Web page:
Wayward lives, beautiful experiments

One of the challenges for researchers working with archival records is how to report research findings while acknowledging that records are always incomplete and fragmentary. Even today, when we have access to digitized documents, born-digital records and warehouses all over the world providing cloud storage space, only a small fraction of materials are preserved for … Continue reading Wayward lives, beautiful experiments

The lost education of Horace Tate

Educational historian Vanessa Siddle Walker's (2018) book The lost education of Horace Tate: Uncovering the hidden heroes who fought for justice in schools, details Horace Tate's contribution to the fight for educational opportunities for black children in the Southern United States. Horace Tate (1922-2002) served for 16 years in the Georgia State Senate, and his … Continue reading The lost education of Horace Tate

Work-based learning in the National Health Service

Peggy Warren's (2019) book, Black women's narratives of NHS work-based learning: An ethnodrama, centers the voices of Black British and Black Caribbean women who engaged in educational and professional development in the National Health Service (NHS) in Britain. The sub-title, "The difference between rhetoric and lived experience" provides the key to understanding the book's message … Continue reading Work-based learning in the National Health Service

Examining the transition from “womb to world”

In his book, Phenomenology of the new born: Life from womb to world, Michael van Manen (2019) guides readers through an exploration of the experiences of newborn infants in a neonatal intensive care unit (NICU). As a specialist in neonatal-perinatal medicine in Canada, van Manen brings together in this book the skills and knowledge of … Continue reading Examining the transition from “womb to world”

Decolonizing Psychology

What connections might a white, middle-aged, middle-class woman in the United States have with urban youth living in Western India? At first thought, little, if any. Yet, a book by Sunil Bhatia (2018), a professor of human development at Connecticut College in the U.S. unsettles any hasty judgments. Decolonizing psychology: Globalization, social justice, and Indian … Continue reading Decolonizing Psychology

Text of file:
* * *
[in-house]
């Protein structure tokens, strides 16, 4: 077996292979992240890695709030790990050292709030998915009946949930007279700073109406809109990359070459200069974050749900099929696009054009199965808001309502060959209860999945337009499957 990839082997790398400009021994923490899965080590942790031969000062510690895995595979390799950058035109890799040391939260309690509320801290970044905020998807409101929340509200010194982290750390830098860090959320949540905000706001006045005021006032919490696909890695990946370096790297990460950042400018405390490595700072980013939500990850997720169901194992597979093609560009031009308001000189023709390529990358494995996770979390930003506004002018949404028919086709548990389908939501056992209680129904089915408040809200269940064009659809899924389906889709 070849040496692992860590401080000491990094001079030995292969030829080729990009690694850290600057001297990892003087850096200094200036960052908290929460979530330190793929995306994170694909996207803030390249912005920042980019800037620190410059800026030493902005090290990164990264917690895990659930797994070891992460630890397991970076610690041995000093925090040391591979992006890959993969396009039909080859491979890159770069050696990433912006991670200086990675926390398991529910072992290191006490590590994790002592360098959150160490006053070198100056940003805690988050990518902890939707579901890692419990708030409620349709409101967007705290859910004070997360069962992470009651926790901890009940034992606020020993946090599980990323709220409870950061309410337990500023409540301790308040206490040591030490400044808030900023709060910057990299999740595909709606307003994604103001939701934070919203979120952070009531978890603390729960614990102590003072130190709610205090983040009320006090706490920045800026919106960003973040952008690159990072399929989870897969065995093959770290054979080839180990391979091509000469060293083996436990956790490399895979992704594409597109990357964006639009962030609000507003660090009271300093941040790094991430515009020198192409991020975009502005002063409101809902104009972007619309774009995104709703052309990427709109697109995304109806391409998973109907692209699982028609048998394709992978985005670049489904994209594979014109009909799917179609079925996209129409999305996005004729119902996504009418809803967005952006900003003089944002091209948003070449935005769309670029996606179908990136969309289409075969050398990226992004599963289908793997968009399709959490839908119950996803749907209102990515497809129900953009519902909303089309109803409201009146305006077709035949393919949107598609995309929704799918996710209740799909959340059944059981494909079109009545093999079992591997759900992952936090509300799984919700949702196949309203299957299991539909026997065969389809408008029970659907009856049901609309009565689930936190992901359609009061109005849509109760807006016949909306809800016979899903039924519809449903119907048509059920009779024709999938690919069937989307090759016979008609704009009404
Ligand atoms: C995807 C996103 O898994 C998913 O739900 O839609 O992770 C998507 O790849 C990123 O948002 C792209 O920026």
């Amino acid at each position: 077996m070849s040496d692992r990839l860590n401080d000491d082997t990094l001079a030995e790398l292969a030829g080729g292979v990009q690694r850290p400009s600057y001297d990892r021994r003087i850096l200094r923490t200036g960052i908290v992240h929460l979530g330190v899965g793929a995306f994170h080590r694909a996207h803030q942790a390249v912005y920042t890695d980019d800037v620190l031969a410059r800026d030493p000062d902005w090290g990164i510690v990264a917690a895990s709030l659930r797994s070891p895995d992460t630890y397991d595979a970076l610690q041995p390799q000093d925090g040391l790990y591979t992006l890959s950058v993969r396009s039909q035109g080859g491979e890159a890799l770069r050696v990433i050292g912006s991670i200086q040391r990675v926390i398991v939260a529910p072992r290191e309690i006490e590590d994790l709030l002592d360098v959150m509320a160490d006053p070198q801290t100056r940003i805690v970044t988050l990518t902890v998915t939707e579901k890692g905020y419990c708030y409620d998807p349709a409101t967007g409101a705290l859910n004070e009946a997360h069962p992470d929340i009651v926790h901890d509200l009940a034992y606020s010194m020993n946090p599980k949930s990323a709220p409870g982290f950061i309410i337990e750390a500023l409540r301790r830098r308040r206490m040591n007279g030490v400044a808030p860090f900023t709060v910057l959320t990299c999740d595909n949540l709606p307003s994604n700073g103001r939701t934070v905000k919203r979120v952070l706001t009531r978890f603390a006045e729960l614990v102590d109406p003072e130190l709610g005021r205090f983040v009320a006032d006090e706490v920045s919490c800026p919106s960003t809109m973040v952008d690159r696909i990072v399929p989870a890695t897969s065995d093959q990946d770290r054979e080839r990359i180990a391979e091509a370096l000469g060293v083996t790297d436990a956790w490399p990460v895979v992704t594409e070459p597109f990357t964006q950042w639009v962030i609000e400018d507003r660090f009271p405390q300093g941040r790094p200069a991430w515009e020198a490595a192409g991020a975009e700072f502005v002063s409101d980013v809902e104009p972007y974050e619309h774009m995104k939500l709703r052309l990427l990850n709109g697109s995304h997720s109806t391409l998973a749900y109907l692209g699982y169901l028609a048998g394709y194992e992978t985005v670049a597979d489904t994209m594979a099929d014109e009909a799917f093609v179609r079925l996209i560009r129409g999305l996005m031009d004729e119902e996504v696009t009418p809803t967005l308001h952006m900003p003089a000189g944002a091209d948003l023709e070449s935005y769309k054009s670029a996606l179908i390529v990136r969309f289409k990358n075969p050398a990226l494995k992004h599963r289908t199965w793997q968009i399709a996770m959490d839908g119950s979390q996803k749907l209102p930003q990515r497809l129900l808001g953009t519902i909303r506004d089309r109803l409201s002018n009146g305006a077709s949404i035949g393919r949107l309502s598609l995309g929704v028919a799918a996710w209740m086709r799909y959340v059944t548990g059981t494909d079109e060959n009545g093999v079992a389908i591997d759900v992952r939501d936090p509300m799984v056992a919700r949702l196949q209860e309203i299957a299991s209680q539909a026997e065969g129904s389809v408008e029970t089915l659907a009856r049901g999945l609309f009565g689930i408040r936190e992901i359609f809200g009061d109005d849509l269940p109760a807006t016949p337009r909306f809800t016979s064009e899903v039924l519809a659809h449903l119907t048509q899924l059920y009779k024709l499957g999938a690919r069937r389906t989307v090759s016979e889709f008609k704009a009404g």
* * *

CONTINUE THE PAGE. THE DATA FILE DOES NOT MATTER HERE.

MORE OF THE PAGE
Great reads… Robert Caro’s “Working”

Now in his 80s, author Robert A. Caro provides a wonderful example to other writers of not only how to keep going in spite of challenges, but how to conduct exemplary research. Caro has been awarded numerous prizes for his work – which includes biographies of urban planner Robert Moses, and a four-volume biography of … Continue reading Great reads… Robert Caro’s “Working”

Celebrating Zora Neale Hurston’s birthday

Since January 7 marked Zora Neale Hurston’s (1891-1960) birthday, this blog looks at one of her books. Hurston’s book, Barracoon: The story of the last "Black Cargo", tells the oral history of Cudjo Lewis as she recorded it in 1927. Zora Neale Hurston was a talented anthropologist, ethnographer, folklorist, filmmaker and novelist. Her first interview … Continue reading Celebrating Zora Neale Hurston’s birthday

Guidance for doing archival research

Archival collections are typically considered the preserve of historians. Yet, qualitative researchers can make use of archival collections to supplement ongoing research, explore methodological issues, or conduct a secondary analysis of archived data sets. But how might one go about entering the archives?  This question is addressed by the book: The Archive Project: Archival Research … Continue reading Guidance for doing archival research

Examining the criminal justice system using qualitative methods

Nicole Gonzalez Van Cleve’s book, Crook County: Racism and injustice in America’s largest criminal court, examines the work of the justice system as carried out in the largest criminal court in the US, Chicago-Cook County. In five devastating chapters, the author provides story after story as evidence supporting the key idea in the book: the justice … Continue reading Examining the criminal justice system using qualitative methods

Translating academic writing into trade books

Academic writers typically orient their writing to readers like themselves: other academics used to the jargon associated with any particular discipline. Yet some scholars manage to traverse the divide between the ivory tower and the general public and produce readable, enjoyable, and educational explanations of their topics of interest in the form of trade books. … Continue reading Translating academic writing into trade books